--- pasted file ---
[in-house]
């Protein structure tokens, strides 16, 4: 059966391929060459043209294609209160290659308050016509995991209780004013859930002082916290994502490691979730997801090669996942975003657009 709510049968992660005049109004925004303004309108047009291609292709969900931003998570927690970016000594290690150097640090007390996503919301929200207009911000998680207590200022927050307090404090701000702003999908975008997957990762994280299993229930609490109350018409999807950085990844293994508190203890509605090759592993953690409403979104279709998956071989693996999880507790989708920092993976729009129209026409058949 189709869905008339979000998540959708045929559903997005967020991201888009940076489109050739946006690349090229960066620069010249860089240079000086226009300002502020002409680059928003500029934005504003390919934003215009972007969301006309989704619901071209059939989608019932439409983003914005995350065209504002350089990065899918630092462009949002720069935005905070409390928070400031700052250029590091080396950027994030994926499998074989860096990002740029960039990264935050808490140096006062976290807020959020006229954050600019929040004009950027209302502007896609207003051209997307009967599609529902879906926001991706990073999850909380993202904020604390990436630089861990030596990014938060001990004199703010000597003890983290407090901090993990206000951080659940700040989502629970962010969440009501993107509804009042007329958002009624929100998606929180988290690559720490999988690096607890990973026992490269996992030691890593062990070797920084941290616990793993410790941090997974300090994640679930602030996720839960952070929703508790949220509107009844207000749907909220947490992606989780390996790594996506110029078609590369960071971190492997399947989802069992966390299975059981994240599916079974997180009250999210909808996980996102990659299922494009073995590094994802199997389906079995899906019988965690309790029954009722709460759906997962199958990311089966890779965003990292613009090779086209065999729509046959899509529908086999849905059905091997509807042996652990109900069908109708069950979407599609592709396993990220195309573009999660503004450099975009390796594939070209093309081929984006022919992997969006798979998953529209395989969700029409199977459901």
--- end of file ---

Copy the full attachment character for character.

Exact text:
[in-house]
């Protein structure tokens, strides 16, 4: 059966391929060459043209294609209160290659308050016509995991209780004013859930002082916290994502490691979730997801090669996942975003657009 709510049968992660005049109004925004303004309108047009291609292709969900931003998570927690970016000594290690150097640090007390996503919301929200207009911000998680207590200022927050307090404090701000702003999908975008997957990762994280299993229930609490109350018409999807950085990844293994508190203890509605090759592993953690409403979104279709998956071989693996999880507790989708920092993976729009129209026409058949 189709869905008339979000998540959708045929559903997005967020991201888009940076489109050739946006690349090229960066620069010249860089240079000086226009300002502020002409680059928003500029934005504003390919934003215009972007969301006309989704619901071209059939989608019932439409983003914005995350065209504002350089990065899918630092462009949002720069935005905070409390928070400031700052250029590091080396950027994030994926499998074989860096990002740029960039990264935050808490140096006062976290807020959020006229954050600019929040004009950027209302502007896609207003051209997307009967599609529902879906926001991706990073999850909380993202904020604390990436630089861990030596990014938060001990004199703010000597003890983290407090901090993990206000951080659940700040989502629970962010969440009501993107509804009042007329958002009624929100998606929180988290690559720490999988690096607890990973026992490269996992030691890593062990070797920084941290616990793993410790941090997974300090994640679930602030996720839960952070929703508790949220509107009844207000749907909220947490992606989780390996790594996506110029078609590369960071971190492997399947989802069992966390299975059981994240599916079974997180009250999210909808996980996102990659299922494009073995590094994802199997389906079995899906019988965690309790029954009722709460759906997962199958990311089966890779965003990292613009090779086209065999729509046959899509529908086999849905059905091997509807042996652990109900069908109708069950979407599609592709396993990220195309573009999660503004450099975009390796594939070209093309081929984006022919992997969006798979998953529209395989969700029409199977459901």